Despite unsubstantiated claims made to the contrary, driving under the influence of dagga most definitely does play a role in a huge number of car accidents, including many that result in the loss of life.
In fact, it has been discovered that of all drugs, dagga ranks number one in the list of illegal substances found in the blood of people who have been involved in a car accident.
Studies have drawn the following conclusions about driving whilst under the influence of dagga:
Driving under the influence of drugs, including dagga, is nearly as common as drunk driving amongst college students. 6
Dagga is the illicit drug most frequently found in the blood of drivers who have been involved in accidents, including fatal ones. One study showed that dagga was overwhelmingly the most commonly mentioned drug in drugged driving experiences (97%), followed by cocaine (13%) and nonmedical use of prescription analgesics (4%).8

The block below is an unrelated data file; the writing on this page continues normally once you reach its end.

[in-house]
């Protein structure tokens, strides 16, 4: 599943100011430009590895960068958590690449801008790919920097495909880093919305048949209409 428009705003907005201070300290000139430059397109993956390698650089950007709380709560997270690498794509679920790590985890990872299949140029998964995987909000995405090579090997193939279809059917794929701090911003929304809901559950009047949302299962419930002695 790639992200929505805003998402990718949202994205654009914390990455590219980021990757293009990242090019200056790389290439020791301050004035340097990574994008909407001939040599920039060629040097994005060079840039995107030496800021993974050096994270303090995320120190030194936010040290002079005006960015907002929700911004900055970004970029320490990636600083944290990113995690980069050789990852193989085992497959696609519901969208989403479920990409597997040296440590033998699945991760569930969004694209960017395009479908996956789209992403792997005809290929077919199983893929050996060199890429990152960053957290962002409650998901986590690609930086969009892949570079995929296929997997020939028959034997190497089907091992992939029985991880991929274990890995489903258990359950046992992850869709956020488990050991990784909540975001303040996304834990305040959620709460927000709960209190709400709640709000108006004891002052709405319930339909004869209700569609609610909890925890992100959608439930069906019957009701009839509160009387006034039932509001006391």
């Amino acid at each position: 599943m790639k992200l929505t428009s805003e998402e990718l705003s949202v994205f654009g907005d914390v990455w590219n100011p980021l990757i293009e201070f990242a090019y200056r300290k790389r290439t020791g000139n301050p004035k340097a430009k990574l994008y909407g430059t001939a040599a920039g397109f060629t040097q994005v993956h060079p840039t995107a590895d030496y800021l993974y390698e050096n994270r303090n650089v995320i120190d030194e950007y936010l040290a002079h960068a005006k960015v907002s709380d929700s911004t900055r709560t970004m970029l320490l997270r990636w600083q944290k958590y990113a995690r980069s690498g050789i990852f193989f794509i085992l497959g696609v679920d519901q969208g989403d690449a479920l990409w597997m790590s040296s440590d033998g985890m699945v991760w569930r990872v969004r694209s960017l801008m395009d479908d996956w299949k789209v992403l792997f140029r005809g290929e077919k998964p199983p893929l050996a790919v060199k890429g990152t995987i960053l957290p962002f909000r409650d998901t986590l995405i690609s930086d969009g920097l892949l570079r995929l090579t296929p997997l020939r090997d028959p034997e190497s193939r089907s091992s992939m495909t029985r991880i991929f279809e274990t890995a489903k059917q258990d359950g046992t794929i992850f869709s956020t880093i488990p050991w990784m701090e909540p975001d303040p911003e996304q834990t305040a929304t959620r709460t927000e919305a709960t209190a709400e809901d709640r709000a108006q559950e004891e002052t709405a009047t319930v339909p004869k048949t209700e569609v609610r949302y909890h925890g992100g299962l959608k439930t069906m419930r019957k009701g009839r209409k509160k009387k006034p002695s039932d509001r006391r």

Finally, an analysis of multiple studies found that the risk of being involved in an accident roughly doubles after dagga use.9
In those countries where dagga has been legalized, more people will be using dagga, therefore more people will be driving under the influence of the drug, and therefore there will be more accidents.
More high drivers mean an increased risk to the sober members of society. Should these citizens be expected to risk death in a motor collision simply because a minority group insist on their right to use their favourite drug without being prosecuted?
Without looking further than the few points mentioned above and the studies from which they are sourced, it is clear for all to see that driving under the influence of dagga is on a par with driving whilst under the influence of alcohol and is extremely dangerous.
Such irresponsible behaviour should not be encouraged by removing or adjusting legislation that punishes those who insist on risking the lives of others through their continued use of an illegal substance.